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I’ve said it before, but it remains true: much of this last season of Agents de SHIELD felt like a victory lap, a chance for the creative team to come off and have fun as they made their way to the finish line. And while it didn’t exactly lead to the most convincing season of all time, it was quite entertaining to see it unfold. As with most installments in the first part of this season, the halfway point of the final arc in show time is very similar to the writers who watched a few episodes of Legends Of Tomorrow and thought, “Hey, that sounds fun, let’s try that. This is how you end up with Deke transforming his new wave rock band into a group of budding SHIELD agents while he and Mack wait for the Zephyr to reappear in their time. It’s very silly; it’s also a good time.
The most remarkable elements of “The Totally Excellent Adventures Of Mack And The D” are also the ones that sound the most. Of course, it’s fun to do all the whipping zooms and the intentionally cheesy single-seaters, the exaggerated prep montages and the abrupt pivots from idle to regular normal speed. But pay tribute to Sam Raimi Evil Dead style and ’80s genre touchstones like Shopping center to cut feels pretty dated in 2020, so while it’s hard not to smile at fairies, but sympathetic tributes to the tropes of retro horror comedy, it’s also not exactly daring or original. It mainly elicits known laughs, a breezy and pleasant episode that folds the format of the series in a large way and sometimes too cute in half. It reminds of last season’s casino capers in space, silly and light – and far from the best work of the show.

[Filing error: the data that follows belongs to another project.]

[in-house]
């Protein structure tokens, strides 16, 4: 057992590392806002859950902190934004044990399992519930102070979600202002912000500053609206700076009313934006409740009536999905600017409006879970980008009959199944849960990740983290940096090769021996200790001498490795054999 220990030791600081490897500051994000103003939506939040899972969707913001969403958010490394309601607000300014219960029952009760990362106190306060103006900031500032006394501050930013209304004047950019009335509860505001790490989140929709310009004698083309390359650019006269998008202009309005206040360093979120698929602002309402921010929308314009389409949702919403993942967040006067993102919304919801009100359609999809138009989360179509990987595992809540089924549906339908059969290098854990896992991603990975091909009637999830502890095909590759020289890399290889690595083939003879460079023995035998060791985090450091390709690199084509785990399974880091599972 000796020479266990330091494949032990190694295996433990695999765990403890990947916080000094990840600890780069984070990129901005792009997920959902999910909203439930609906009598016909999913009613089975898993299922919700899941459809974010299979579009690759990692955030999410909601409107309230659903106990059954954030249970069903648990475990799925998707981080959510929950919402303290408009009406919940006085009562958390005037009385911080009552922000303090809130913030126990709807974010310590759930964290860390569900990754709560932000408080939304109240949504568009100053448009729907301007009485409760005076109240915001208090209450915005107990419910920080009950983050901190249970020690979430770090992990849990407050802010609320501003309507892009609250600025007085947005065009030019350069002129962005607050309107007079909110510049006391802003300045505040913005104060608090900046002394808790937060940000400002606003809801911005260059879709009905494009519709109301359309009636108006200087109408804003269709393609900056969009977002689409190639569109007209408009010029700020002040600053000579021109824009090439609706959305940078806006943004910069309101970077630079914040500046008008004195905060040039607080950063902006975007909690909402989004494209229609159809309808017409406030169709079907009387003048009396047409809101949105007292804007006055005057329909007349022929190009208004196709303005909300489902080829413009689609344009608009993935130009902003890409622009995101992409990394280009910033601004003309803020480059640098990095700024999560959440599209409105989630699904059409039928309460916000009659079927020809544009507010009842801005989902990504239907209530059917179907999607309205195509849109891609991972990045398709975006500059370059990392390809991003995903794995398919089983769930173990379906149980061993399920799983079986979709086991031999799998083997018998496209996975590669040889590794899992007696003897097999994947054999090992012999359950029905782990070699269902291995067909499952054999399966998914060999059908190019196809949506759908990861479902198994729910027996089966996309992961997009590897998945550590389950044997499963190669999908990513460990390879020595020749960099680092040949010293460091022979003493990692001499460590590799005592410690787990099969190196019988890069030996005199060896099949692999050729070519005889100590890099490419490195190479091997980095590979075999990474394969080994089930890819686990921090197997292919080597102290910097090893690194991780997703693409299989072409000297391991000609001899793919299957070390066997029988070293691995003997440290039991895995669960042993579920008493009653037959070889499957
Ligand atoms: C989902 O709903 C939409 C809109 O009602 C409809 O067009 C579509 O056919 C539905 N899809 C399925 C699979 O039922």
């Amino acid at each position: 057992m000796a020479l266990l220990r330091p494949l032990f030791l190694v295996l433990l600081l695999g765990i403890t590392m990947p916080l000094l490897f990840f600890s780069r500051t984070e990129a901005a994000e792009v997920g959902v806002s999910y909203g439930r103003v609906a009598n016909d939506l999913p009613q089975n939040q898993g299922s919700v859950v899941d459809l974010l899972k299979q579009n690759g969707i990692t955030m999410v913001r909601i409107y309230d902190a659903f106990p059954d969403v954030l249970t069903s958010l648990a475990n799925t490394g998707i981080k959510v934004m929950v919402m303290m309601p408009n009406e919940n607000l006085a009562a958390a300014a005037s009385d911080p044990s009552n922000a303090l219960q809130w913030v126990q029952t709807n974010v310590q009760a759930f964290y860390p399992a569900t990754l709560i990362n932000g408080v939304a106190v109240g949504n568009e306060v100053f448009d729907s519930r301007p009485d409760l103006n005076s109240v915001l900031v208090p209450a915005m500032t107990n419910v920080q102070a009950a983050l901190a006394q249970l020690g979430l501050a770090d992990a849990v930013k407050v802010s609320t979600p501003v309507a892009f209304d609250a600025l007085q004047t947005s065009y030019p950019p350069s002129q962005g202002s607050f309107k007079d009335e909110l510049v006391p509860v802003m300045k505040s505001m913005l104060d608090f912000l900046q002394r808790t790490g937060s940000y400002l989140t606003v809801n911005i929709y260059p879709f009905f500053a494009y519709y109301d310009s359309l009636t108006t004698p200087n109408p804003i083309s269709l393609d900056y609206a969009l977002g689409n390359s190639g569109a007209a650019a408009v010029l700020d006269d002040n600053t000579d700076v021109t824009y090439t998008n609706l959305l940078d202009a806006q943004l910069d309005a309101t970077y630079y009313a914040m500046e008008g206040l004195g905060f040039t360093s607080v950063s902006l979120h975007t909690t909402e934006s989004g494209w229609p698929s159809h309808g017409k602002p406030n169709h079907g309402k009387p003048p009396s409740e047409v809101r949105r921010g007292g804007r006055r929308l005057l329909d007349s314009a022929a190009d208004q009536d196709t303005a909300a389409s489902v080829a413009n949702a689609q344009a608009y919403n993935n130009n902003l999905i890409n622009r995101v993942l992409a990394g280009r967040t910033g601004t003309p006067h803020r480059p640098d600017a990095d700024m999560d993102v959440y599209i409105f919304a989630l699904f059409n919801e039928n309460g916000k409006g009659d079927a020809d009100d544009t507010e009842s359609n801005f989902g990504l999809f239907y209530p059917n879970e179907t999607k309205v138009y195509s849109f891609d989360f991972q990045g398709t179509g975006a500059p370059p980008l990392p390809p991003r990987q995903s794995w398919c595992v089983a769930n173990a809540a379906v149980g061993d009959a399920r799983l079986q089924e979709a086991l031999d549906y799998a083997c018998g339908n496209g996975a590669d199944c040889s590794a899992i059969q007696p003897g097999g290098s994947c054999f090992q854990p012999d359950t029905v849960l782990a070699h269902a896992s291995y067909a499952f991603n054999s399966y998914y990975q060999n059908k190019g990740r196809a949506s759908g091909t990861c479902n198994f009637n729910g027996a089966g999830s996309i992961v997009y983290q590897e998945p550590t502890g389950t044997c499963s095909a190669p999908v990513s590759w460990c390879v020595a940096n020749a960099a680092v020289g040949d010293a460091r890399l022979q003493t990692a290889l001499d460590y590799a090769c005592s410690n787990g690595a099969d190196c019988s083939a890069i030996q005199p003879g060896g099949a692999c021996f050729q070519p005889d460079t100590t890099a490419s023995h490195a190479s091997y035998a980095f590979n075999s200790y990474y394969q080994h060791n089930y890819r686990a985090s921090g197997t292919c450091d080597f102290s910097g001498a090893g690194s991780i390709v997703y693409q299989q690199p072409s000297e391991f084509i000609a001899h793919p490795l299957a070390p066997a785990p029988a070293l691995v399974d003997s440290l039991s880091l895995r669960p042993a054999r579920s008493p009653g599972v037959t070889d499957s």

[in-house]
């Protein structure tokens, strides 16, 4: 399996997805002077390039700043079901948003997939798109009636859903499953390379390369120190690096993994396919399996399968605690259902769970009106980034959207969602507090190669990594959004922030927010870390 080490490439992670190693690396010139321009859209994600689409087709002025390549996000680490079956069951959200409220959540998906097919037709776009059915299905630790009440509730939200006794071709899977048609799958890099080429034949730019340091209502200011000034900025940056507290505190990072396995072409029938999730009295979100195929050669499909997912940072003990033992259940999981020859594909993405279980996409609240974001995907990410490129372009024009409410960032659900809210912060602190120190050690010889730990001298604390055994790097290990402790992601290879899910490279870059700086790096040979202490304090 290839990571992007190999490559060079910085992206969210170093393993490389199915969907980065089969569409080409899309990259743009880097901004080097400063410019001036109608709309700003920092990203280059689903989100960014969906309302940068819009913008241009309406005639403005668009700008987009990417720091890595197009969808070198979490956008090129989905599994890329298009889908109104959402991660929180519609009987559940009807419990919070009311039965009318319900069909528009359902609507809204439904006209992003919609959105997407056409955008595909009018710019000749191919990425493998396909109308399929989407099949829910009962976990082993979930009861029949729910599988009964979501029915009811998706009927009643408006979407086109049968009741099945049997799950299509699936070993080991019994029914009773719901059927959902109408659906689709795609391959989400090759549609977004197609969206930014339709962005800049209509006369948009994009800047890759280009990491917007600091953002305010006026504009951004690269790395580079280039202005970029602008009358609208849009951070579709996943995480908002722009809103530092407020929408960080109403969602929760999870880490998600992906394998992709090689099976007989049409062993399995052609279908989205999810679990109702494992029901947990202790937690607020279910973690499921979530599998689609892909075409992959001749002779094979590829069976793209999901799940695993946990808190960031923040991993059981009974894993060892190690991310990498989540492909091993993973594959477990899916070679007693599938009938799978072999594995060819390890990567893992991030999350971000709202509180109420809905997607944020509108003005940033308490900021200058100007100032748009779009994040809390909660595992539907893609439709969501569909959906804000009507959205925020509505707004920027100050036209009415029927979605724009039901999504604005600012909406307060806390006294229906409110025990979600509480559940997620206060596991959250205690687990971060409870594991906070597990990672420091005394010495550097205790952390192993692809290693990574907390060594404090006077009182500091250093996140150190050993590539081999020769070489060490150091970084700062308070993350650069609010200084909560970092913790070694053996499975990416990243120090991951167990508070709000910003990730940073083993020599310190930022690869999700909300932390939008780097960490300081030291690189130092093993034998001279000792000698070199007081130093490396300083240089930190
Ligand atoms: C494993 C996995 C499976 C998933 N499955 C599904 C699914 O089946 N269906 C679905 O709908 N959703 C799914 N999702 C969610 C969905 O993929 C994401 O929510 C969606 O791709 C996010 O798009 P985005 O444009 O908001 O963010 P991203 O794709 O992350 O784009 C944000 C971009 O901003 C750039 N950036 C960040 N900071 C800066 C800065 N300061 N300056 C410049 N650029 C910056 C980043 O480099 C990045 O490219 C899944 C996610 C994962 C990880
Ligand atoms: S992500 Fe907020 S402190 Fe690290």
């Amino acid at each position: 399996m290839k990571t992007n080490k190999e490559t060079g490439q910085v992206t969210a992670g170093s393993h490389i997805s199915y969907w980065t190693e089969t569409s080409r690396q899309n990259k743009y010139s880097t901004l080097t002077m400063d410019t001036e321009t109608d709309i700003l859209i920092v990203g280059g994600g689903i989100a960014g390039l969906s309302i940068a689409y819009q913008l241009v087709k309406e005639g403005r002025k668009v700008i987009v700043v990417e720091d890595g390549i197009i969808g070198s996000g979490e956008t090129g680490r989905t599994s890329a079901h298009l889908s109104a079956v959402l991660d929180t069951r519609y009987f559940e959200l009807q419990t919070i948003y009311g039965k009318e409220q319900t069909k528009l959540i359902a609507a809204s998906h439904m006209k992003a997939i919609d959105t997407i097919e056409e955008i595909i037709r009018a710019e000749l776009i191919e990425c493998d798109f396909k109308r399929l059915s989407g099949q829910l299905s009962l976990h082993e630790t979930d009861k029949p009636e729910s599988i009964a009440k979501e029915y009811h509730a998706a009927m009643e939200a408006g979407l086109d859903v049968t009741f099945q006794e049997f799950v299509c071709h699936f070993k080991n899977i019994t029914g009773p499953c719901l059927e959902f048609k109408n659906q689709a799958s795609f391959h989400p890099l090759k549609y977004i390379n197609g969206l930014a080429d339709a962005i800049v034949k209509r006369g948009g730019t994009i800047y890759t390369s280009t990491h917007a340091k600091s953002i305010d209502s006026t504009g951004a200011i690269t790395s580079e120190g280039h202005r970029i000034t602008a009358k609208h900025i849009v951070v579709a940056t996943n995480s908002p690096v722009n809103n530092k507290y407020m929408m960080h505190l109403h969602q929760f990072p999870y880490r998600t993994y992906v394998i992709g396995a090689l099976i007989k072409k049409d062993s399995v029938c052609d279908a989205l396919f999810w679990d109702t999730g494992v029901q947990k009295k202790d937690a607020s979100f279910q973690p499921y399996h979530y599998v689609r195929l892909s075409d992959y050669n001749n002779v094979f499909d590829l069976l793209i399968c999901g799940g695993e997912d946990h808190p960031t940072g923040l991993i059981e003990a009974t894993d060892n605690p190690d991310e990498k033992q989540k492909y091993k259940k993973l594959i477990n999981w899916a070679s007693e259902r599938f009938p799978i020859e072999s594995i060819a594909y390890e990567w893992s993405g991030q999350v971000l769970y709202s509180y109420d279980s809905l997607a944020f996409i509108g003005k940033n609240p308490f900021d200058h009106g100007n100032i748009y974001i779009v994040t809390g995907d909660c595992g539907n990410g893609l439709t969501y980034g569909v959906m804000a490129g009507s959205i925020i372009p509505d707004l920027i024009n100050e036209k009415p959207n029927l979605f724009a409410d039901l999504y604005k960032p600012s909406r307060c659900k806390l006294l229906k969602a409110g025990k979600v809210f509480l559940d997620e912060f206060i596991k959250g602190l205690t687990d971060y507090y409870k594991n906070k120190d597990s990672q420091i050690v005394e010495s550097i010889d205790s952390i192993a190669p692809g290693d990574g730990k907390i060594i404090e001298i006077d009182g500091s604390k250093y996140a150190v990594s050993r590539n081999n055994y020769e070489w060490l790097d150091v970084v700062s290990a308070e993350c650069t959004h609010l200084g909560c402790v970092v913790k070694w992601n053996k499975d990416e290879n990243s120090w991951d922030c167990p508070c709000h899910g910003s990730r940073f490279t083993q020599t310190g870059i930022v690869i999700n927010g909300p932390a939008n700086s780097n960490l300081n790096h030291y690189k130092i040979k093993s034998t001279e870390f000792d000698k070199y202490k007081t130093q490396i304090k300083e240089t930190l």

What is most surprising about the absurdity of the episode is what change in tone it is from the first act. Despite the humor injected by Deke’s first visit (“Oh, you accidentally threw the ball outside”), the majority watched Mack’s depression consume him. After visiting his parents’ grave and checking his young age, the director of SHIELD (what does that still mean? He is nothing but the leader of this particular team) settles in a hermetic existence of construction of model cars and drinks. Leaving Deke was already an unusual turning point, but the loss of his family seems to really break something for Mack. Even when Deke attracts him, it is only when the guitarist and budding agent of SHIELD Roxy (the delightfully unexpected guest star Tipper Newton) calls him to ignore his own family (she thinks that young Mack and his brother are of Mack’s grown children) that Mack realizes he’s literally hurting himself in many ways. And even then, it is only when the killer robots attack that the big guy accepts that Deke is right, the Chronicles are always a threat and assume his responsibilities again.